Art Art &Bill Peckmann 03 Apr 2011 07:39 am

Grant Wood

- I was recently thinking about Grant Wood. This came out of my reading the biography of Maurice Noble by Robert McKinnon. And from Maurice Noble I thought about Paul Julian‘s great background work. Julian, and for that matter Noble, both look as though they were greatly influenced by Grant Wood..

So it was a surprise to receive a number of scans of work by Grant Wood from Bill Peckmann. We seem to be on the same wavelength. So I’m devoting today’s blog to this book of images from Wood. I think he influenced quite a few of the animation designers of the 40s and 50s.

The cover of the catalogue.

Spring Turning 1936

New Road 1939

Haying 1939

Stone City, Iowa 1930

Death on the Ridge Road 1935

Midnight Ride of Paul Revere 1931

Fall Plowing 1931

Autumn Oaks 1932

The birthplace of Herbert Hoover 1931

Iowa Landscape 1941

Plowing 1936

American Gothic 1936

Self Portrait 1932

Many thanks to Bill Peckmann for sharing these works with us.

8 Responses to “Grant Wood”

  1. on 03 Apr 2011 at 10:03 am 1.Steven Hartley said …

    I know the American Gothic picture as I’ve seen it elsewhere before.

  2. on 03 Apr 2011 at 10:28 am 2.The Gee said …

    Sometimes I feel as if I’m cheating by doing this because I should know better:

    the Works Project Administration.

    The landscapes that are featured here made me immediately think of paintings that were for the WPA. The dates seemed right.

    According to briefly skimming the Wikipedia entry, he did teach through the WPA.
    Oh yeah, Steven, that painting is arguably his best known one. It is certainly one of the most imitated ones this side of The Mona Lisa and The Last Supper.

  3. on 04 Apr 2011 at 9:50 am 3.Michael Barrier said …

    Actually, the influence Julian cited was not Grant Wood but Brueghel, which made sense to me as soon as he mentioned it.

  4. on 04 Apr 2011 at 12:46 pm 4.Eddie Fitzgerald said …

    Beautiful pictures! “Death on the Ridge Road” might have been the inspiration for one of my favotite Bill Peet illustrations in (I think) “Chester the Worldly Pig.”

  5. on 04 Apr 2011 at 4:23 pm 5.The Gee said …

    Julian cited Brueghel? That’s interesting but still makes a lot of sense that you would have thought of Wood’s influence, too.

    It’s funny that you bring up Brueghel.

    A couple of things: upon seeing the Wood paintings you chose to show, I thought of Brueghel’s paintings…without people in them.

    What makes it kind of funny is someone once told me Old Peter was under appreciated as a single-panel gag cartoonist. I have to agree. His sense of humor was sublime and so subtle.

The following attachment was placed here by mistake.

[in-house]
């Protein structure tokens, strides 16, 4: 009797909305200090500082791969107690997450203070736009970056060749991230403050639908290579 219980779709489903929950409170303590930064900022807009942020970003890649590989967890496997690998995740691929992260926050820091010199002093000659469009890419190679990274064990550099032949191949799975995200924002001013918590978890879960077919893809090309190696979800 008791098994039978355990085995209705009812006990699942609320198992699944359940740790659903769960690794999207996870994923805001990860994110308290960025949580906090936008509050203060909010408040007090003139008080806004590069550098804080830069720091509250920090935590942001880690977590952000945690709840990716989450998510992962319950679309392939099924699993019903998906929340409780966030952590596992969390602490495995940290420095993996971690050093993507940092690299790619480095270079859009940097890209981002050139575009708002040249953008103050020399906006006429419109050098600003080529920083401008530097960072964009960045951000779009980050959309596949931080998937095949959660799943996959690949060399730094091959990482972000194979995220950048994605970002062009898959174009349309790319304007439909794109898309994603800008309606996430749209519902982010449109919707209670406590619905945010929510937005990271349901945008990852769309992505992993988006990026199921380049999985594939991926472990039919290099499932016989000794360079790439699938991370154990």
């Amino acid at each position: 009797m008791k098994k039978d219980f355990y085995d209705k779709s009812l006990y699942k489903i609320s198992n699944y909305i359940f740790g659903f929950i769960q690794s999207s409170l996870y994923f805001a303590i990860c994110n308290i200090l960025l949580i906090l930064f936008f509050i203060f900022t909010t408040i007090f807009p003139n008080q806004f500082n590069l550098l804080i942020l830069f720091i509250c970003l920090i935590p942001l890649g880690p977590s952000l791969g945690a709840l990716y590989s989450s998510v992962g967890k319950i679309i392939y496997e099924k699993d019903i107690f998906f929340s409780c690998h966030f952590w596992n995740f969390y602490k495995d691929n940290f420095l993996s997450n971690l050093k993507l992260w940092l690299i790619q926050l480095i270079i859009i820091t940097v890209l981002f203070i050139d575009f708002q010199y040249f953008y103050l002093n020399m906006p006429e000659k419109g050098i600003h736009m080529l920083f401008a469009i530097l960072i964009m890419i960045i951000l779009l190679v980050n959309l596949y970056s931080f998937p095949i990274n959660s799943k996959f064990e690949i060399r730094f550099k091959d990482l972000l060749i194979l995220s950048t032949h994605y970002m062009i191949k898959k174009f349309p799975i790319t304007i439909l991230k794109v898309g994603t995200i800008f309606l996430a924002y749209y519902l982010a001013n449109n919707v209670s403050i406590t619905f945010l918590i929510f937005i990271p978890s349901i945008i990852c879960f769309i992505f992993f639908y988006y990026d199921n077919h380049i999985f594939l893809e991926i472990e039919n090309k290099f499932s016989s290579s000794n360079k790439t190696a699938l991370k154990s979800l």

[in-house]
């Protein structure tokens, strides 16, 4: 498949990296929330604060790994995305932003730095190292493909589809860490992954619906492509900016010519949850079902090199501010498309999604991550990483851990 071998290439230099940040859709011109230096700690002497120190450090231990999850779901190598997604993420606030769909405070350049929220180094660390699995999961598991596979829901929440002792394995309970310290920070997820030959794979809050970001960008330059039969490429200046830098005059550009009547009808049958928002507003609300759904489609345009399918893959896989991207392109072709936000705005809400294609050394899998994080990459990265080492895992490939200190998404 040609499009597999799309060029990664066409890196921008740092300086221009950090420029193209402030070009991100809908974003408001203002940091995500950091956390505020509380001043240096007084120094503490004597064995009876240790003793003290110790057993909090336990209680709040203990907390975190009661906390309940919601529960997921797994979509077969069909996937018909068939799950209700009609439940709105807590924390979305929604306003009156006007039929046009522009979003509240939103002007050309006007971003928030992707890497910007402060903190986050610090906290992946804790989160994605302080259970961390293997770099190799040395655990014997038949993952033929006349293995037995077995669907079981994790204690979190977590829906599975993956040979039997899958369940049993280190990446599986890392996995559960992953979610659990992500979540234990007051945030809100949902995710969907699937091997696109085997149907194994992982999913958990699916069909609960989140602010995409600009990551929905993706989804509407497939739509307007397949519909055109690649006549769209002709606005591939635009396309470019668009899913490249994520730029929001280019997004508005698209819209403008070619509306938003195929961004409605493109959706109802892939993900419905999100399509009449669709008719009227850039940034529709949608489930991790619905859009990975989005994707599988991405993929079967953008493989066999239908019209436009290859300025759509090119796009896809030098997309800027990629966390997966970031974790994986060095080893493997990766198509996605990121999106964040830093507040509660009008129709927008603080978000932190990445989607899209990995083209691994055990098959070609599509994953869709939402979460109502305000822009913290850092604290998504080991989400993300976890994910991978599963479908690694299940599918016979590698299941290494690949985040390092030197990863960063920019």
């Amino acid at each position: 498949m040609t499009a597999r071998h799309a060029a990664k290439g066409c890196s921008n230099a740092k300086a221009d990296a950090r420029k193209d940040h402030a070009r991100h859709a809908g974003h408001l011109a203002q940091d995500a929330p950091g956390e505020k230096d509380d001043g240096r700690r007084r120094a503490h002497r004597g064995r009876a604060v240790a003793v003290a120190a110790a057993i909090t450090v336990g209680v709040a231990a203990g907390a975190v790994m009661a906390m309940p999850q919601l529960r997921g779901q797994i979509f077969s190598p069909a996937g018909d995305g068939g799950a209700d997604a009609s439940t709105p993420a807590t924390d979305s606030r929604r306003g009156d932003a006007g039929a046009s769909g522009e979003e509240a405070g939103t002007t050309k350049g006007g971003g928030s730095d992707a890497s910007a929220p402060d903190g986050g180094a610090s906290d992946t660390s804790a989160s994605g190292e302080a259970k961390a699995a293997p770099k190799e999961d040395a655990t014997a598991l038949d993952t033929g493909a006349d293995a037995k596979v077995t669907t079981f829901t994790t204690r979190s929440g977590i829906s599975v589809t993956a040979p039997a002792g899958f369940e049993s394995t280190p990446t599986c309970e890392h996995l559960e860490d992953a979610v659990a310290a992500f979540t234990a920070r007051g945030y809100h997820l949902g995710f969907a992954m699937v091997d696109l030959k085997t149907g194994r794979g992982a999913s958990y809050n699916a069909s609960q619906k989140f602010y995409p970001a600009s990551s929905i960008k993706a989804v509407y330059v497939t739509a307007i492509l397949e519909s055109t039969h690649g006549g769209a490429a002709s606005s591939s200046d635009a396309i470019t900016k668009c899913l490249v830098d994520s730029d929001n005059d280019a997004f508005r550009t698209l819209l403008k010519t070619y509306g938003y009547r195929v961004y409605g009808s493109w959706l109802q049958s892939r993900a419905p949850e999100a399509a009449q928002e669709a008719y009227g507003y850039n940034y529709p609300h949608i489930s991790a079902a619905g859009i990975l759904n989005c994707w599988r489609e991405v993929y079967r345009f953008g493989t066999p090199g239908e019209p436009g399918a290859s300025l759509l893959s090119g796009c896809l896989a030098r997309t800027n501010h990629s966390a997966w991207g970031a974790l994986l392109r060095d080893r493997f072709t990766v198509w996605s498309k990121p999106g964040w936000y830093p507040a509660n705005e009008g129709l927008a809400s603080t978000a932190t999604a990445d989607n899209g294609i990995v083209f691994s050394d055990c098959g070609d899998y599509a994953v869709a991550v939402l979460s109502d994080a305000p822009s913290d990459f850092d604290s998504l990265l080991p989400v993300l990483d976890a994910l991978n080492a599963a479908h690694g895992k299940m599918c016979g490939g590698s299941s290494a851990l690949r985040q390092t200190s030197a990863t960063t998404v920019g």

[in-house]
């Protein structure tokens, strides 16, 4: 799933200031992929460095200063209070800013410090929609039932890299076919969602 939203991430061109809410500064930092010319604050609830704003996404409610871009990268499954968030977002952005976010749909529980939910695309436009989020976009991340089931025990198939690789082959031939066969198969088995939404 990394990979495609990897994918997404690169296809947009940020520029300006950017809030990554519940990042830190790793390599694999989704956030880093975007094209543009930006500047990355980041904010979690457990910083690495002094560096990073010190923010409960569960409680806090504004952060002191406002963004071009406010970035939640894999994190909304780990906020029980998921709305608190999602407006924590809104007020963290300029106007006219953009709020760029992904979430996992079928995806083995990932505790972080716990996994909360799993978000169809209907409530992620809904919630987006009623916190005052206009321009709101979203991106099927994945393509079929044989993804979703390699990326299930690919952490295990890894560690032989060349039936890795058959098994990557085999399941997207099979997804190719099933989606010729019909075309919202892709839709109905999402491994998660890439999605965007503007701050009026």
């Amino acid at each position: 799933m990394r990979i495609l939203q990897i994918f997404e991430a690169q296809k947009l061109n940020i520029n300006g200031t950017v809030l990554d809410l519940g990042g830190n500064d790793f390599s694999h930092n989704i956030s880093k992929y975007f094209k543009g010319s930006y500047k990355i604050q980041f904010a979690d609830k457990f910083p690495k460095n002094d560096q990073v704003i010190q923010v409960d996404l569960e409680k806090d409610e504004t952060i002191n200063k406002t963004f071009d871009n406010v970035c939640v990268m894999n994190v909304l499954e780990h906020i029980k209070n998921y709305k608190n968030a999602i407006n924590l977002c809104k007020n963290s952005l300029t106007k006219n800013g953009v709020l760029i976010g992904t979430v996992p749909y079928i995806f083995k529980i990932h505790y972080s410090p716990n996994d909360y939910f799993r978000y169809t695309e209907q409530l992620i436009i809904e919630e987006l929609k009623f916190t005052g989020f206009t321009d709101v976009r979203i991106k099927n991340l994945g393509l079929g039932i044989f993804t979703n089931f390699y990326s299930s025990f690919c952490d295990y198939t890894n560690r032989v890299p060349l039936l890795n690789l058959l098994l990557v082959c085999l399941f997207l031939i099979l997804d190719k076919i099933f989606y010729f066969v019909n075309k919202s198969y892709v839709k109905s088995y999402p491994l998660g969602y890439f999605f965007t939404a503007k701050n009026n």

6. on 07 Apr 2011 at 9:24 pm 6.Tom Minton said …

    Chuck Jones referenced “The Midnight Ride of Paul Revere” in his 1995 remake of “One Froggy Evening”, “Another Froggy Evening”, in one quick background shot.

  7. on 08 Apr 2011 at 4:43 pm 7.Bill Perkins said …

    Hi Michael. I’m also a big fan of Grant Woods. On Amazon there is a book on him published last year. It got great reviews and I’m planning to order a copy. Stellar posts as always, keep up the good work. You’re site is one of my daily online stops and your postings are always of great interest. I appreciate the time and the amount of work that you put into it.

  8. on 31 Jan 2012 at 5:42 pm 8.Nathan Redshield said …

    Re: Death on the Ridge Road

    Had seen this with my then girlfriend at an exhibition on Grant Wood ca. 1994, along with several other of the pictures shown here.

    I immediately came up with a better name for “Death on the Ridge Road”: “American Golgotha”.
    Further, note the symbolism of the two telegraph poles with cross-arms: just like the crosses at Golgotha. The painting is a cautionary tale for drivers; the large car that is likely to not succeed in passing is probably driven by city folk who don’t realize the danger of the situation.

    My girl thought it was witty and both of us had experience with two-lane roads and she was at first surprised that I knew how to pass and when on two-lane roads. My Dad taught me how to handle passing on two-lane roads in Pennsylvania; he had grown up in West Virginia before it had driver age limits so he started driving at 15 in 1932.

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